the measure of blackness

I know it's been long since I last posted but for a number of reasons over the holidays I took a mental, physical and otherwise break from everything. I think I am sort of back into the swing of things, school, blogging (maybe) etc.

So over the course of this semester I will be writing on health disparities in cardiovascular disease outcomes, particularly amongst black immigrants to the US and the influence of acculturation on health (I know, that was a mouthful). Some of the things I have come across is that relatively few people care about the health of black immigrants (seeing that I can't find that much on it) and that studies of black immigrants and their health could have some potential for addressing the health of African Americans.
In the course of digging through the literature for information on acculturation and African immigrants (I had to dig very deeply), I came across the African American Acculturation Scale, (AAAS) which I wanted to ignore at first, but sat down and thought about it for a while, especially in light of my own experiences.

I think of myself as a lot of different things, being a first generation American to African immigrants. In the United States, I identify myself as African American, not only in a literal sense, but also partaking in the African American culture which over the past 400 years has come to mean so many different things. I think the African American culture is one of the most diverse, seeing that it comprises of people like me, biracial people, and those who's roots can be traced all the way back to the trans-Atlantic slave trade. It took me a long time to realize this, especially while attending a predominantly black high school where most were from similar backgrounds and found it necessary to to categorize who was "black enough" and who talked or acted like white people. Needless to say, my accent and my inability to rattle off rap lyrics from the top of my head placed me in the latter category. Fortunately, there was a growing silent majority of "blacks" and "whites" at my high school who felt that the definition of blackness is quite flexible.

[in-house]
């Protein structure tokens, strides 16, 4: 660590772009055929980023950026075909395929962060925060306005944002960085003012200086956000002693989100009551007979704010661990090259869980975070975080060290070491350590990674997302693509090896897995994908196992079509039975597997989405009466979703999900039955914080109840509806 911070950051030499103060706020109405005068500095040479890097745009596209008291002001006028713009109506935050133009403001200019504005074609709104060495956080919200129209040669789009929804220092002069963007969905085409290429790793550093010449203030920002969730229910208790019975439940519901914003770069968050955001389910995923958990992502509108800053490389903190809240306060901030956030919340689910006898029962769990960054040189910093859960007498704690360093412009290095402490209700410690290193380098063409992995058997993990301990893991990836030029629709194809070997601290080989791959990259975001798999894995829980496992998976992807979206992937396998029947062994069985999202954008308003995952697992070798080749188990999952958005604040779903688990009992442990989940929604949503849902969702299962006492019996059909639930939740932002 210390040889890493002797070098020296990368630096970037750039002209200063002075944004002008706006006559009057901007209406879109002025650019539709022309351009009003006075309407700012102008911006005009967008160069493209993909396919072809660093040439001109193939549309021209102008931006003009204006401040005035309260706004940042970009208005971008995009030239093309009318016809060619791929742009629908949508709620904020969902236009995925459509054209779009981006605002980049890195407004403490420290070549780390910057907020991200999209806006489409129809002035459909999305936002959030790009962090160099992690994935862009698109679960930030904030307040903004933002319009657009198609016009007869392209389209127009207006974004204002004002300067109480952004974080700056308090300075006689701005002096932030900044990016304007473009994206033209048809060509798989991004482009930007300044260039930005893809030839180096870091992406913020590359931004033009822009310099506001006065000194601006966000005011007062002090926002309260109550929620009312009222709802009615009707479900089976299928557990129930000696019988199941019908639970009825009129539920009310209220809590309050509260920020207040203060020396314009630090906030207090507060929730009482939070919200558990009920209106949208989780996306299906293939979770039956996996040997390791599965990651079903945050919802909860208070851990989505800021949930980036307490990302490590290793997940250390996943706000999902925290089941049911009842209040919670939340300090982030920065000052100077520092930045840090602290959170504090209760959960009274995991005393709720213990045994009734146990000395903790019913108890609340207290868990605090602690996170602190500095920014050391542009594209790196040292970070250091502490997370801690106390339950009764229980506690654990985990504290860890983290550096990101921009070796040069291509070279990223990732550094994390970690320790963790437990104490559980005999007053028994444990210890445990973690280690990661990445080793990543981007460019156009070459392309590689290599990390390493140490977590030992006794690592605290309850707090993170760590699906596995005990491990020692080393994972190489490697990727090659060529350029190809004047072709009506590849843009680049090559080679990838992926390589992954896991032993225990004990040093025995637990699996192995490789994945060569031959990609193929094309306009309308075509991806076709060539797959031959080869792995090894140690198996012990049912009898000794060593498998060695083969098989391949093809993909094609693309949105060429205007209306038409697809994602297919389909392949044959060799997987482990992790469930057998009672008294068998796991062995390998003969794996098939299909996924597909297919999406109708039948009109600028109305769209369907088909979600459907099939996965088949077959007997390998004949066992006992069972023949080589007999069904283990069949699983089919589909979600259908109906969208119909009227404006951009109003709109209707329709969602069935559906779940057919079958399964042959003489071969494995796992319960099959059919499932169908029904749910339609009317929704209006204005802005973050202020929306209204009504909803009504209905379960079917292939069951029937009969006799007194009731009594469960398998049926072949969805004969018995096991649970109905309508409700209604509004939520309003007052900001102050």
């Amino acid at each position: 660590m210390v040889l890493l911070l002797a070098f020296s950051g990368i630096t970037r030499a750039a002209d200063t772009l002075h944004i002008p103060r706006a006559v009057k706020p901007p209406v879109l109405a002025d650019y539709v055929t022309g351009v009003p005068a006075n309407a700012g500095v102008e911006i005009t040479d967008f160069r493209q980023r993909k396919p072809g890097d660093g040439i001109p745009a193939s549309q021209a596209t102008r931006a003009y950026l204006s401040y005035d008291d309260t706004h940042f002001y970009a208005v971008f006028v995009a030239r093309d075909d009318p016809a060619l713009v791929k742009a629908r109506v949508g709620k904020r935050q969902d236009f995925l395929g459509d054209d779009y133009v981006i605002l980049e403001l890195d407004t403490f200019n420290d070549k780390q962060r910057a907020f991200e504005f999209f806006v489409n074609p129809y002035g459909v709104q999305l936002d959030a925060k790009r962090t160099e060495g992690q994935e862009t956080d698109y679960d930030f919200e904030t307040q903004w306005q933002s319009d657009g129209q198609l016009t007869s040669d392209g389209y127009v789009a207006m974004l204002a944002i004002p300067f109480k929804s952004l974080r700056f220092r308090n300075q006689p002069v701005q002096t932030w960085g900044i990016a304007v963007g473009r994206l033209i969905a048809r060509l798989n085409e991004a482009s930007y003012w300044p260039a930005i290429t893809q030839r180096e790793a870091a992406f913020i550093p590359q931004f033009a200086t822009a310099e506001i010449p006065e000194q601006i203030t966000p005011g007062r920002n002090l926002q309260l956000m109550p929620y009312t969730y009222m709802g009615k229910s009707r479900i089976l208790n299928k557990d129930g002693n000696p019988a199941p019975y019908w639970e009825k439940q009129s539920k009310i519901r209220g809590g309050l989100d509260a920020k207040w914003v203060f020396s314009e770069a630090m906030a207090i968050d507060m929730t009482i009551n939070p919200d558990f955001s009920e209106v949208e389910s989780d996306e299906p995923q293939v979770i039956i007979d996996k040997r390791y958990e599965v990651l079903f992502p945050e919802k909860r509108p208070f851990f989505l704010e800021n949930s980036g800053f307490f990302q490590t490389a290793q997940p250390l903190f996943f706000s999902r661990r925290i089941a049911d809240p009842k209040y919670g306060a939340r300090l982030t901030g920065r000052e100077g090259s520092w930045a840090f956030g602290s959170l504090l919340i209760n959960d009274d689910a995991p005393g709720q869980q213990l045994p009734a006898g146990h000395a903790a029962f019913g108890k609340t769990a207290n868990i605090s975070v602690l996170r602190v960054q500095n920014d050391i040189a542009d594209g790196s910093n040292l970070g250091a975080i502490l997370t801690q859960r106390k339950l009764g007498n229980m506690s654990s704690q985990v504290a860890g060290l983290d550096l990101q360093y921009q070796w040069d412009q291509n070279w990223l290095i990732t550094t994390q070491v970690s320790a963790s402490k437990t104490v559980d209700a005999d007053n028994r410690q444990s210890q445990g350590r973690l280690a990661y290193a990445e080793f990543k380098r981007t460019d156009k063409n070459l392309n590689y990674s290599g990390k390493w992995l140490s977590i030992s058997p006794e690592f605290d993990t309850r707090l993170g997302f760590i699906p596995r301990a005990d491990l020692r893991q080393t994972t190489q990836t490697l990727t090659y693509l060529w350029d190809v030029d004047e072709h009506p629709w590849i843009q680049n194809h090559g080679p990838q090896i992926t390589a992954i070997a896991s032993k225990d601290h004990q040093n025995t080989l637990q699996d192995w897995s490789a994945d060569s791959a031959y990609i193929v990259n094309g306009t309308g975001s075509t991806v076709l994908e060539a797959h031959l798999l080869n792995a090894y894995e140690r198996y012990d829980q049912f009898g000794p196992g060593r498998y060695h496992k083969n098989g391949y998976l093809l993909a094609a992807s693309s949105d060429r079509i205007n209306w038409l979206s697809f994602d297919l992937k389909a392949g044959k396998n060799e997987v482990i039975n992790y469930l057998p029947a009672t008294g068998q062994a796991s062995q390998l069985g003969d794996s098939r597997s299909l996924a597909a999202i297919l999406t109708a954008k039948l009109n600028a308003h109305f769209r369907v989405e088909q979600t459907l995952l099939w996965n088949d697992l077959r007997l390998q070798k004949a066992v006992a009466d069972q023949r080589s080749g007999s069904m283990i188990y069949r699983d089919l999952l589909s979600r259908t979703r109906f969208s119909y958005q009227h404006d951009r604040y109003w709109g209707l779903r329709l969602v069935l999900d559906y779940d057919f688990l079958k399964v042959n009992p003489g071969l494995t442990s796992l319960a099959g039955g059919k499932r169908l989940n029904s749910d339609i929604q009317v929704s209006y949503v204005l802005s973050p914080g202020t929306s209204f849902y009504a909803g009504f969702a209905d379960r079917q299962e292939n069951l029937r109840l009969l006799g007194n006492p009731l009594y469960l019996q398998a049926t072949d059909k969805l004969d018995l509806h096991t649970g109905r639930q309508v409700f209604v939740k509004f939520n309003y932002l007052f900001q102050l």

Apparently in academia, the definition of blackness is not as expansive as I and some of my high school mates believed. According to the AAAS, blackness can be measured in your thoughts toward traditional African American foods, willingness to date outside of your race, and political affiliations. Yes, I sort of see the rationale behind looking at these social and cultural aspects of race in order to determine willingness to engage in certain health practices. But there is a part of me that shudders at the thought of determining who's a traditional African American and who is not. And honestly, I think its somewhat outdated. It almost reminds me of a comment a teacher of mine made when I was in high school in which she wanted to find out if my family was "tribal." (yeah, she actually seriously asked me that - I was too stunned to give her a smart answer like if her family still lived in caves or waved the Confederate flag in front of their house or something like that).

Anyway, those are my initial thoughts on the subject, they may change over time or maybe I might find myself challenging these notions in a more public forum (meaning, beyond my blog).
Thoughts?

8 comments:

  1. Comrade said...:

    A number of issues that you raised would be solved when the "Blackometer" is invented. This medical device would measure the degree of Africanness / Afro- Americanness / Whiteness in individuals on sight. Such a device could be worn as a wrist strap so you could examine anyone walking towards you before they get to you. It would make for easier relations between "black people".

    Anyway, I think we are who we are regardless of the environment we live in. How to exactly define /codify who we are is another issue entirely

  1. Beverly said...: